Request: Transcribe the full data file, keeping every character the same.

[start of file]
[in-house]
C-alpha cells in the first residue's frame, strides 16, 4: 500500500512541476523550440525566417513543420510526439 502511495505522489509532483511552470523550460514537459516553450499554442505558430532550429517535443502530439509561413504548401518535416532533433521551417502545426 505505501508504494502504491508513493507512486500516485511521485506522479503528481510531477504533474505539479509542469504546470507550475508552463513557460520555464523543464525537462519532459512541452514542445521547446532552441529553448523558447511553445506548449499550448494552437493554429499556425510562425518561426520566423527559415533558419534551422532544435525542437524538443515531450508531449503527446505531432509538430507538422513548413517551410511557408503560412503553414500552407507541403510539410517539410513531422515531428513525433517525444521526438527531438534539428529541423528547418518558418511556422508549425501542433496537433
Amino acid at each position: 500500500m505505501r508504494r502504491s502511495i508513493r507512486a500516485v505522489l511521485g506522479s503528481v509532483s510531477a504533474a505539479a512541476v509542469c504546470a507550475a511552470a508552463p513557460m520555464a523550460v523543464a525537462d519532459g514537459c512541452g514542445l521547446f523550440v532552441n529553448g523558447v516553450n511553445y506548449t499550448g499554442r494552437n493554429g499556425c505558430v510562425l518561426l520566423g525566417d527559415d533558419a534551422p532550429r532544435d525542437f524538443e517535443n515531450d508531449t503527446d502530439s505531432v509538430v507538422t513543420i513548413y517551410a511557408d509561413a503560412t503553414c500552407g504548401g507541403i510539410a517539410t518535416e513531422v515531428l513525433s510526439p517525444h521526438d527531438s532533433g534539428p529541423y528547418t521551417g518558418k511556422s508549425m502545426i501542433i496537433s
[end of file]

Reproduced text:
[in-house]
C-alpha cells in the first residue's frame, strides 16, 4: 500500500512541476523550440525566417513543420510526439 502511495505522489509532483511552470523550460514537459516553450499554442505558430532550429517535443502530439509561413504548401518535416532533433521551417502545426 505505501508504494502504491508513493507512486500516485511521485506522479503528481510531477504533474505539479509542469504546470507550475508552463513557460520555464523543464525537462519532459512541452514542445521547446532552441529553448523558447511553445506548449499550448494552437493554429499556425510562425518561426520566423527559415533558419534551422532544435525542437524538443515531450508531449503527446505531432509538430507538422513548413517551410511557408503560412503553414500552407507541403510539410517539410513531422515531428513525433517525444521526438527531438534539428529541423528547418518558418511556422508549425501542433496537433
Amino acid at each position: 500500500m505505501r508504494r502504491s502511495i508513493r507512486a500516485v505522489l511521485g506522479s503528481v509532483s510531477a504533474a505539479a512541476v509542469c504546470a507550475a511552470a508552463p513557460m520555464a523550460v523543464a525537462d519532459g514537459c512541452g514542445l521547446f523550440v532552441n529553448g523558447v516553450n511553445y506548449t499550448g499554442r494552437n493554429g499556425c505558430v510562425l518561426l520566423g525566417d527559415d533558419a534551422p532550429r532544435d525542437f524538443e517535443n515531450d508531449t503527446d502530439s505531432v509538430v507538422t513543420i513548413y517551410a511557408d509561413a503560412t503553414c500552407g504548401g507541403i510539410a517539410t518535416e513531422v515531428l513525433s510526439p517525444h521526438d527531438s532533433g534539428p529541423y528547418t521551417g518558418k511556422s508549425m502545426i501542433i496537433s